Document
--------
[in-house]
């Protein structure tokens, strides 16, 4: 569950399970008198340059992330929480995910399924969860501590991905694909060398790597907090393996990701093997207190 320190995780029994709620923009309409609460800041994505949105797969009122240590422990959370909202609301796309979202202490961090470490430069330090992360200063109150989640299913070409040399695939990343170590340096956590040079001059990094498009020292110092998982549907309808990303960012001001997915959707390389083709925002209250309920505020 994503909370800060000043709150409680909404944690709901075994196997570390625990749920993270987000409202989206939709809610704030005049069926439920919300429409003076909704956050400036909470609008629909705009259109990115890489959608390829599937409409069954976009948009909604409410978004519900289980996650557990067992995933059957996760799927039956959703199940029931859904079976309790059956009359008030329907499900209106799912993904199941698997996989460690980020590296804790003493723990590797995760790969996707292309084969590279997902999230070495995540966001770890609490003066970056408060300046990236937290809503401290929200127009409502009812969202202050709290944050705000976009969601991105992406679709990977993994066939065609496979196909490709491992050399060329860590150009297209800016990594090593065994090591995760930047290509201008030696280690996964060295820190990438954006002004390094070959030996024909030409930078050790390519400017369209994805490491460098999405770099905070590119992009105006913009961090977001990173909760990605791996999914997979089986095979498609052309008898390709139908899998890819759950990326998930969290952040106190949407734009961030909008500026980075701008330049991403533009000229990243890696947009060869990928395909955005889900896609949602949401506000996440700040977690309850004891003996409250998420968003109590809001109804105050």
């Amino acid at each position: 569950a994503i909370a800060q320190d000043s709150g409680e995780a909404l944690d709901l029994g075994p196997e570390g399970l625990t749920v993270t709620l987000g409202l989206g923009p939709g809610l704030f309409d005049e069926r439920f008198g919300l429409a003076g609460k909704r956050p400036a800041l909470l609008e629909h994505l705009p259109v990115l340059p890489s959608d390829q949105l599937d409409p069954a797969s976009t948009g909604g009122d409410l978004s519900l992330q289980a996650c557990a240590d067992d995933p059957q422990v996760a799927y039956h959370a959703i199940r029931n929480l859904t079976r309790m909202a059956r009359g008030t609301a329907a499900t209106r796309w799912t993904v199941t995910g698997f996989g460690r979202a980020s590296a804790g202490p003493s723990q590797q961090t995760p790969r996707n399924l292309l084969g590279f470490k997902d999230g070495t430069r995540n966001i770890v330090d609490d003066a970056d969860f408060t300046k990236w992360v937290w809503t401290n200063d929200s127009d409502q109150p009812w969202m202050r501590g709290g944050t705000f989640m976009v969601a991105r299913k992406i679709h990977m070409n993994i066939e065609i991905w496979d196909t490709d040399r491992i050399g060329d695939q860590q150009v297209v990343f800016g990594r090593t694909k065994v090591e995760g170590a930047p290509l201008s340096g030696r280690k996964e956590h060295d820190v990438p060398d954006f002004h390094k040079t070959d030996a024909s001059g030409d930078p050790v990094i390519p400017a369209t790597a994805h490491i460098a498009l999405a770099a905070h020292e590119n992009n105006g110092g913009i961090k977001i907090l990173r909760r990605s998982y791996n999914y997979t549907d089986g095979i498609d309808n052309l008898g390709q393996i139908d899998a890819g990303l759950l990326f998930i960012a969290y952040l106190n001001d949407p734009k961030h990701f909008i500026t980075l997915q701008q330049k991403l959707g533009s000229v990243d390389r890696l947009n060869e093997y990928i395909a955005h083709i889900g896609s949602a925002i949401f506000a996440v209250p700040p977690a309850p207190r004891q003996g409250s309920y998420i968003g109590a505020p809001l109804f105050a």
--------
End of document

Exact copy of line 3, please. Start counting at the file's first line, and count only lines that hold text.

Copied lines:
């Amino acid at each position: 569950a994503i909370a800060q320190d000043s709150g409680e995780a909404l944690d709901l029994g075994p196997e570390g399970l625990t749920v993270t709620l987000g409202l989206g923009p939709g809610l704030f309409d005049e069926r439920f008198g919300l429409a003076g609460k909704r956050p400036a800041l909470l609008e629909h994505l705009p259109v990115l340059p890489s959608d390829q949105l599937d409409p069954a797969s976009t948009g909604g009122d409410l978004s519900l992330q289980a996650c557990a240590d067992d995933p059957q422990v996760a799927y039956h959370a959703i199940r029931n929480l859904t079976r309790m909202a059956r009359g008030t609301a329907a499900t209106r796309w799912t993904v199941t995910g698997f996989g460690r979202a980020s590296a804790g202490p003493s723990q590797q961090t995760p790969r996707n399924l292309l084969g590279f470490k997902d999230g070495t430069r995540n966001i770890v330090d609490d003066a970056d969860f408060t300046k990236w992360v937290w809503t401290n200063d929200s127009d409502q109150p009812w969202m202050r501590g709290g944050t705000f989640m976009v969601a991105r299913k992406i679709h990977m070409n993994i066939e065609i991905w496979d196909t490709d040399r491992i050399g060329d695939q860590q150009v297209v990343f800016g990594r090593t694909k065994v090591e995760g170590a930047p290509l201008s340096g030696r280690k996964e956590h060295d820190v990438p060398d954006f002004h390094k040079t070959d030996a024909s001059g030409d930078p050790v990094i390519p400017a369209t790597a994805h490491i460098a498009l999405a770099a905070h020292e590119n992009n105006g110092g913009i961090k977001i907090l990173r909760r990605s998982y791996n999914y997979t549907d089986g095979i498609d309808n052309l008898g390709q393996i139908d899998a890819g990303l759950l990326f998930i960012a969290y952040l106190n001001d949407p734009k961030h990701f909008i500026t980075l997915q701008q330049k991403l959707g533009s000229v990243d390389r890696l947009n060869e093997y990928i395909a955005h083709i889900g896609s949602a925002i949401f506000a996440v209250p700040p977690a309850p207190r004891q003996g409250s309920y998420i968003g109590a505020p809001l109804f105050a």